The Universal Studios, Japan Experience

HeathHeathIt’s nearly that time of year again when many dancers, singers and performers audition their little hearts out for an experience like no other, a contract as a performer at Universal Studios Japan. Australia is known for producing extremely skilled dancers so it’s no surprise that they take quite a few aussies over each year. DanceLife caught up with Heath Keating to find out about his experience, from the audition process to living and working in another country at a young age.
1. Take us back to when you auditioned for Universal Studios Japan. Tell us a little bit about the audition process?
The day I auditioned for USJ, there were so many people there- more then I had expected! There were dancers, singers, stuntmen, acrobats and impersonators – a mixed bunch to say the least!
The audition was open to everyone- all the roles were up for grabs but I definitely had WICKED in mind.
The audition process wasn’t unusual – we started with everyone in the room and then taught the dance routine (including turns, kicks, jumps etc) we were then split into groups. Each group performed in front of the panel and cuts were made from there on.
I made it through to the end of the day, then my agency (Grayboy) was contacted and I received a contract offer.
2. Why do you think you got the job? What made you stand out from the rest of the dancers auditioning?
Good question! To be honest I felt very confident that I had mastered the routine, not only the steps but through my style and expression – which I think is a very important part of an audition process. Obviously it is essential you get the steps as accurate as you can, but more importantly, how you sell it is what wins people over. I also have skills in acrobatics which gave me a better opportunity for the role of Chistery as well as ensemble.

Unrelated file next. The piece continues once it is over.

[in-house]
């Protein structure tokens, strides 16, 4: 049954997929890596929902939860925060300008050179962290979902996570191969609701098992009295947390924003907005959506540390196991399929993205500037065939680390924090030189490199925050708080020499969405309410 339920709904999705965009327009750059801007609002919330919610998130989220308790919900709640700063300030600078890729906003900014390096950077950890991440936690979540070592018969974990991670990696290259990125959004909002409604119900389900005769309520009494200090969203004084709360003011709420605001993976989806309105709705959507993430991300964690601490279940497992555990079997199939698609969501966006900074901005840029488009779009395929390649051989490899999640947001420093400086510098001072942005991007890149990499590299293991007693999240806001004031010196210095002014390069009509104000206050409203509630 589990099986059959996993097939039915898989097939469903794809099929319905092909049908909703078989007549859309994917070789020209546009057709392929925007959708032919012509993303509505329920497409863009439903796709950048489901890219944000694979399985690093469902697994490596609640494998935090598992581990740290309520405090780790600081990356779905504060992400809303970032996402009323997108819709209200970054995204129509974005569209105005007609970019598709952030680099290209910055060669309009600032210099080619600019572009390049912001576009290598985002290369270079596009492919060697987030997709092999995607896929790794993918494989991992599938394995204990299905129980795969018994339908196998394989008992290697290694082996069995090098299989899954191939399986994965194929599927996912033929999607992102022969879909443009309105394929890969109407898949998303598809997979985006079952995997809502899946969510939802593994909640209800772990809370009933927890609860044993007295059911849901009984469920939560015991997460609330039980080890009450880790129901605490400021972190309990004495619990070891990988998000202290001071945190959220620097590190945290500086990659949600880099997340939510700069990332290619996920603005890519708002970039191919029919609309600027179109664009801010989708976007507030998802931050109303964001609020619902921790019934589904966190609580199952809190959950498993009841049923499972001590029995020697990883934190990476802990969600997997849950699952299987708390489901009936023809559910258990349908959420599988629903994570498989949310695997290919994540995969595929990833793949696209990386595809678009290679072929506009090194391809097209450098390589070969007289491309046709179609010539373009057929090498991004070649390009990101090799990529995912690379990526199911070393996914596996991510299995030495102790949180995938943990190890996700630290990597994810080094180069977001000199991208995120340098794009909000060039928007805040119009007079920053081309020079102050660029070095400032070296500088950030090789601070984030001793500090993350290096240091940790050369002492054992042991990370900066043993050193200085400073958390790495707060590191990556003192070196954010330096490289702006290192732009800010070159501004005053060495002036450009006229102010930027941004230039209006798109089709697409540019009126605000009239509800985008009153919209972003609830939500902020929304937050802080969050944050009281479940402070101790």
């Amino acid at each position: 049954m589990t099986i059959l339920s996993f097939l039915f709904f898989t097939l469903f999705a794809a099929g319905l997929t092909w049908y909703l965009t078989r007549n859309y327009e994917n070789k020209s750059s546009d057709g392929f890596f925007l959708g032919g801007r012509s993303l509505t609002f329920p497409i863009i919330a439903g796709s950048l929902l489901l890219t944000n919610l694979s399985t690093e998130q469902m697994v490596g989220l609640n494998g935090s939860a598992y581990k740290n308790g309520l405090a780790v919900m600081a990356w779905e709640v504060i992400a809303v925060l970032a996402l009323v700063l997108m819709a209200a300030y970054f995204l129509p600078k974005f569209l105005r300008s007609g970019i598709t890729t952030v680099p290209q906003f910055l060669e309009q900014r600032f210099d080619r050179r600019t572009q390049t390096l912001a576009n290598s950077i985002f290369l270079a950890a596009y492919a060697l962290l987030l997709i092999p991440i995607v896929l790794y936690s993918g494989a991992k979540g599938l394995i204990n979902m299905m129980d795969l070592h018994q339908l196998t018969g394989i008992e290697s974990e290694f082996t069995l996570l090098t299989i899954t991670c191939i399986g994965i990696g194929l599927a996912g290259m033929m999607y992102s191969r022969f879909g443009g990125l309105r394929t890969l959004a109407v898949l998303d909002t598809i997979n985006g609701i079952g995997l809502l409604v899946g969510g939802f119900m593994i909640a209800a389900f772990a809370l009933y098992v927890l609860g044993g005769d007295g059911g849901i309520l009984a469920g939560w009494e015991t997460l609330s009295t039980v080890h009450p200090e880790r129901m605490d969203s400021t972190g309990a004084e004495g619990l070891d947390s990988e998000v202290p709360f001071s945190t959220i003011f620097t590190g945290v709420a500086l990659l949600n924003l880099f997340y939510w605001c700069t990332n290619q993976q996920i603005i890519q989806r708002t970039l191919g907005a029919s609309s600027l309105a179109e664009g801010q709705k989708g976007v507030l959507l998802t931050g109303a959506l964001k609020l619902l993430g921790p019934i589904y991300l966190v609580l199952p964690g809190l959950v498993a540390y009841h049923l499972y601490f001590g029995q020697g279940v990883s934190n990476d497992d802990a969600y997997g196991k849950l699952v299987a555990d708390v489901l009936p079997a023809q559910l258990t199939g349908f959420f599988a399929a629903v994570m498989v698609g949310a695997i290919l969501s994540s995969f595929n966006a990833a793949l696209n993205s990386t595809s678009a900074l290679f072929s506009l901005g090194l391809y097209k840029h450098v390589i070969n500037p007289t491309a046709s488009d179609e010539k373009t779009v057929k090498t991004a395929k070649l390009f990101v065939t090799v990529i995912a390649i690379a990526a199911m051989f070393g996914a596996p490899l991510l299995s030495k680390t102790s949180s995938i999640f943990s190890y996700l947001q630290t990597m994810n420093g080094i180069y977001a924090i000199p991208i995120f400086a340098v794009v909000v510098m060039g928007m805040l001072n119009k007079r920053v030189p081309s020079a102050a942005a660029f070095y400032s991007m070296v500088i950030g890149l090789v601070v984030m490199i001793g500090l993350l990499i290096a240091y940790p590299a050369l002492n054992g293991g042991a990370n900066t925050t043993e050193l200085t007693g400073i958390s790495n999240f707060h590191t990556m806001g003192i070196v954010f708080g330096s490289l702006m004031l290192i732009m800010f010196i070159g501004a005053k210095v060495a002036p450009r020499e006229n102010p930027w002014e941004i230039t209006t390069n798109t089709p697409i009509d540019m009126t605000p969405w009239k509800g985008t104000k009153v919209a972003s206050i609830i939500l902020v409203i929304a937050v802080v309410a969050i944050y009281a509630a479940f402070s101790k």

3. Most of the dancing roles require you to sing. What songs did you prepare and why did you choose these songs?
Yes, especially for WICKED as there is a lot of singing in the show, not only in english but also in Japanese. Each performer needed to withhold a singing ability and show great preparation for the ensemble roles. I prepared two contemporary musical theatre songs in the style of the show- a ballad and an up tempo. I was asked to sing one of the songs so I of course went with my stronger choice. I was then given a short snippet of one of the ensemble songs to sing in front of the panel.
4. Was it a hard decision for you to pack up life in Sydney and Move to Japan? Explain how you coped with the transition.
Yes it definitely was. Having relocated from the Gold Coast in 2005, I had only been living in Sydney 2 years, so I was at the stage where I was very comfortable with my environment – I felt like I was taking a big risk and throwing myself into the deep end. Luckily when I got to Japan, not only did I find myself amongst an amazing bunch of very talented people, but it was also a close family orientated environment. This made the transition very easy and comforting. It wasn’t long before we were all riding our push-bikes around town and enjoying yakitori for dinner each night.
5. What can dancers that are offered a position at Universal Studios Japan expect in terms of living arrangements, nightlife and meeting new people?